Why influencers have divided the media and marketing industry

Written by
Nathan Ruff CEO Hoozu
for Mumbrella

I enjoy the cut and thrust of a good marketing conversation just as much as the next person. There’s nothing like dissecting the merits and misses of a good or bad creative strategy, or media plan, especially over a nice bottle of red. The trending conversation of late and ongoing question I’m still trying to figure out is: “why is influencer marketing so maligned?”

Over the last few months, the uproar surrounding government mandating, bashing by shock jocks, and tabloid newspaper headlines hasn’t deterred growth or brand activity from advertisers. But it has caused confusion for brands, influencers and the media partners we work with.

Blanketed bashing of the sector is wrong, but not unexpected. Media outlets take the moral high ground, judging influencers as sell-outs and self-serving fakes who lack editorial control. It feels a little hypocritical coming from an industry that introduced the world to bots, click bait and native advertising. However, publishing is a highly competitive market and newsrooms aren’t cheap to run. I understand you’re all a little annoyed having those little fit upstarts called “influencers” syphoning ad revenue from your depleting coffers.

For the past 24 months, influencer marketers have been labelled the problem, with the cries for transparency getting louder and louder. The accusatory tone has burdened the reputation of the majority of brand advocates doing the right thing. The attack is obsolete given there are products available and businesses in market that can easily qualify, quantify, authenticate, and analyse an influencer’s audience, content profile, and content performance.

Nearly all the influencers we work with are now contractually required to deliver on minimum benchmarks such as sales, leads and views. Additionally, Facebook has been leading the charge in reducing questionable behaviour and applying strict guidelines to deter anyone trying to cheat. Lastly, this is ultimately enforced by paying advertisers who expect an ROI, or they will not continue to use the form or book the influencers again.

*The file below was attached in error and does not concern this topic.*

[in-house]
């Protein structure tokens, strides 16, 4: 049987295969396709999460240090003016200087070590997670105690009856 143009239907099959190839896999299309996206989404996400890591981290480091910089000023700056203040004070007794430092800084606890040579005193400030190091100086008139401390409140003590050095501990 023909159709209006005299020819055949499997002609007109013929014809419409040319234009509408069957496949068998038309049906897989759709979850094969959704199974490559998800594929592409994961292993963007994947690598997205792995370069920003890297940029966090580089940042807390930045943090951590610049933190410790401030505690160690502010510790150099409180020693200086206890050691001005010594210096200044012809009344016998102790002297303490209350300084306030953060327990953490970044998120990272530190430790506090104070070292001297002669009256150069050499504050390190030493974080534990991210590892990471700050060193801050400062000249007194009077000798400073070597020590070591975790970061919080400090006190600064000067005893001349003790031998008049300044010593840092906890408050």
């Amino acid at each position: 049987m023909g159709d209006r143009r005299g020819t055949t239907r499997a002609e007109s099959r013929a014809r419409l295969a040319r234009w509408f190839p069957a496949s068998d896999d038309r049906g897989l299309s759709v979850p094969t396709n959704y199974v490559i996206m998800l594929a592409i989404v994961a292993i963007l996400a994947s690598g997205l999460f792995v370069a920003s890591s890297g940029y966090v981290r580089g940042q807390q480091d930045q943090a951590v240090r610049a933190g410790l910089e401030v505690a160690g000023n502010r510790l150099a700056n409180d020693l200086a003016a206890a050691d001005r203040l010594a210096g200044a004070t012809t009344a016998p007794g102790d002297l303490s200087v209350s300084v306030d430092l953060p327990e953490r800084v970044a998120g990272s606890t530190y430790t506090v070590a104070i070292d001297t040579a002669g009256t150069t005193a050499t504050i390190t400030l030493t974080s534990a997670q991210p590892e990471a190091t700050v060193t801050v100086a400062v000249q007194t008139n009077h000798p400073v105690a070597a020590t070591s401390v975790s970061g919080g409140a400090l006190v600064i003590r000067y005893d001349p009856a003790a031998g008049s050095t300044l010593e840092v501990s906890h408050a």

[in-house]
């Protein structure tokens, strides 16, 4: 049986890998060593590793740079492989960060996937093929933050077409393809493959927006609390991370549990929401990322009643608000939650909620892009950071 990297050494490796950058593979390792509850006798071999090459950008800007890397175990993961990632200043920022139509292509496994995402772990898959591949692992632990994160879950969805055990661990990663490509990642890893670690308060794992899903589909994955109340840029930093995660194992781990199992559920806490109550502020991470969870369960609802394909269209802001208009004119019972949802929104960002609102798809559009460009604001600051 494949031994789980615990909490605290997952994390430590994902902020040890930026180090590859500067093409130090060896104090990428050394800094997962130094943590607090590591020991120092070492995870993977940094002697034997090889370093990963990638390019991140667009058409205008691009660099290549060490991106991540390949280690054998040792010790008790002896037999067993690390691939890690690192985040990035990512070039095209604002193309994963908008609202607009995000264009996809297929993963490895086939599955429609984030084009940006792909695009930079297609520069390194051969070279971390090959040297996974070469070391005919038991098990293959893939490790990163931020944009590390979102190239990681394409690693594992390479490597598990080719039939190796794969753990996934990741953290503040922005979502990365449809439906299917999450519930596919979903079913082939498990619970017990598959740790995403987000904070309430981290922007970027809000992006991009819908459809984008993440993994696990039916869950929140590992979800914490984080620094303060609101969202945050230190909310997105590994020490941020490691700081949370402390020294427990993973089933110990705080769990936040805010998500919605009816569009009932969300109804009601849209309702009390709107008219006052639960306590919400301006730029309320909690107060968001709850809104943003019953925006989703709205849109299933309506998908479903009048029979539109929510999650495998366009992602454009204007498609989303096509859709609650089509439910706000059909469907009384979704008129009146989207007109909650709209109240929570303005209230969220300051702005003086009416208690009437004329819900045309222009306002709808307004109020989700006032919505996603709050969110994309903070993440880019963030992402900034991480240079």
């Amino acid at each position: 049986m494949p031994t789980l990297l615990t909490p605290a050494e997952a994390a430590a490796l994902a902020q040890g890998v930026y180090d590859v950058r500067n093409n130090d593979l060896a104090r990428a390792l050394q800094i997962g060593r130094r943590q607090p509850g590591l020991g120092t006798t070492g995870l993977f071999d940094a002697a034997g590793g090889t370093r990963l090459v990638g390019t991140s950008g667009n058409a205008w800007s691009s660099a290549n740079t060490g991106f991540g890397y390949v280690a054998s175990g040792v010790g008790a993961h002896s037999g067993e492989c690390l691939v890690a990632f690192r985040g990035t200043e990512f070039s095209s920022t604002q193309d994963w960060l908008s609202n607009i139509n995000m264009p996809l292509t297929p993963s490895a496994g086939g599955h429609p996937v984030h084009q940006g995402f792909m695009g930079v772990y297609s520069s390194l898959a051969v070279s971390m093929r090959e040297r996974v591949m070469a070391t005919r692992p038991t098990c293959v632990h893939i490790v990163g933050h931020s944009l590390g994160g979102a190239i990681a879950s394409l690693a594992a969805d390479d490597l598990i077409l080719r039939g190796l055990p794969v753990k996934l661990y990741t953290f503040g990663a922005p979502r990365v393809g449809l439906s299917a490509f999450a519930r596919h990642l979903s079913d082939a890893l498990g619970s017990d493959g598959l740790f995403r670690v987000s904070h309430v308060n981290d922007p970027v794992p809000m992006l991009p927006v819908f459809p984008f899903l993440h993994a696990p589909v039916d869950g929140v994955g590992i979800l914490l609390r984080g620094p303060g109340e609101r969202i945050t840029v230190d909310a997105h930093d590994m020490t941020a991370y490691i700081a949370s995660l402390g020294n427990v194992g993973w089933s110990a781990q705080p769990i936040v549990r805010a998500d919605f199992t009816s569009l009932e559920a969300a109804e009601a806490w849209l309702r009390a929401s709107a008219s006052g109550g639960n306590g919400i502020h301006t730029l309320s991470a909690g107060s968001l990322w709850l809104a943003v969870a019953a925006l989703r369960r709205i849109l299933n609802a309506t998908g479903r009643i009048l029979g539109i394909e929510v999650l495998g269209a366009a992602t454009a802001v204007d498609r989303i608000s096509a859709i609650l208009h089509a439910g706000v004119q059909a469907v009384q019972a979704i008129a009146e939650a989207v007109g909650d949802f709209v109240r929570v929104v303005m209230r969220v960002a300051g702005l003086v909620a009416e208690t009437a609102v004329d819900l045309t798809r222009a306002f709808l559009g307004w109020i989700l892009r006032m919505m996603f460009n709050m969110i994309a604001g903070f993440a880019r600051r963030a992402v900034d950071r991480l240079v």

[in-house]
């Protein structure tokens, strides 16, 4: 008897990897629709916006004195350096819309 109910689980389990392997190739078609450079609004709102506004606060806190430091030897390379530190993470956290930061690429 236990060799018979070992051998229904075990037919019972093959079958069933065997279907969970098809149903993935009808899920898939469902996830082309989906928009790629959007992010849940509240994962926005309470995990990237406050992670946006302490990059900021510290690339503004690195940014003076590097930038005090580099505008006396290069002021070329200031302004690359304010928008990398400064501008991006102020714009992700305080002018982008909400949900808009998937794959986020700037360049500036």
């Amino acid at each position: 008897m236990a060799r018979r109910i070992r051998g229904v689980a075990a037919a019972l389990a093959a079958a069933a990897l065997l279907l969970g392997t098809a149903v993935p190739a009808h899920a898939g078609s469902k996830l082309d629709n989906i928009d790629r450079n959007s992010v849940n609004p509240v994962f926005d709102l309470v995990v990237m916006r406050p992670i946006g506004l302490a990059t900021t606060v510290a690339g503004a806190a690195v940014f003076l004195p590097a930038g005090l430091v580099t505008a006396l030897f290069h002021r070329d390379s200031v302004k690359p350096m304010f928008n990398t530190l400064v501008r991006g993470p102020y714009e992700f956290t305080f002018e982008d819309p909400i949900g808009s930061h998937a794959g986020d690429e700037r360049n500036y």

Advertisers

The Australian advertising industry baffles me at the best of times. There seems to be a very conservative approach and status quo to avoid new formats until all old forms have completely failed.

Influencer marketing is undeniably an important part of the marketing mix for our brands. Influencers understand that social media is how their customers ingest information, communicate and research purchasing decisions.

Social audiences follow like-minded people and are interested in the style and type of content they produce, some of which is branded. It also avoids ad blocking, capitalises on two-way communication, uncovers sale generating advocates, and when done right adds genuine value through authentic and entertaining content.

So why all the hate?

I understand there will always a push back when new players join the game. I appreciate the view and perspectives from all camps. I’ve seen multiple advertising forms come and go – all of which were going to be the next big thing – but I’ve never seen a format that has been so polarising.

View Mumbrella article here https://bit.ly/2z5GD10

Influencers must remember what the word influence actually means

Written by
Analise Trotter

Sept 7th, 2018

Leave your petty squabbles at the door as HooZu head of talent, Analise Trotter, discusses the implied social contract influencers have with their followers – and their advertisers

Let’s talk about the word ‘influencer’. Forget about the popular use of the word claimed by social media users, and instead let’s focus on the literal meaning.

An influencer is someone who has the power to affect other peoples’ behaviour. This can be anyone from a parent or a teacher through to celebrities, athletes, and world leaders.

There’s an implied social contract that holds influential people to a higher standard. A certain subset of the population has put them up on a pedestal and this means that, as much as possible, their behaviour needs to be impeccable.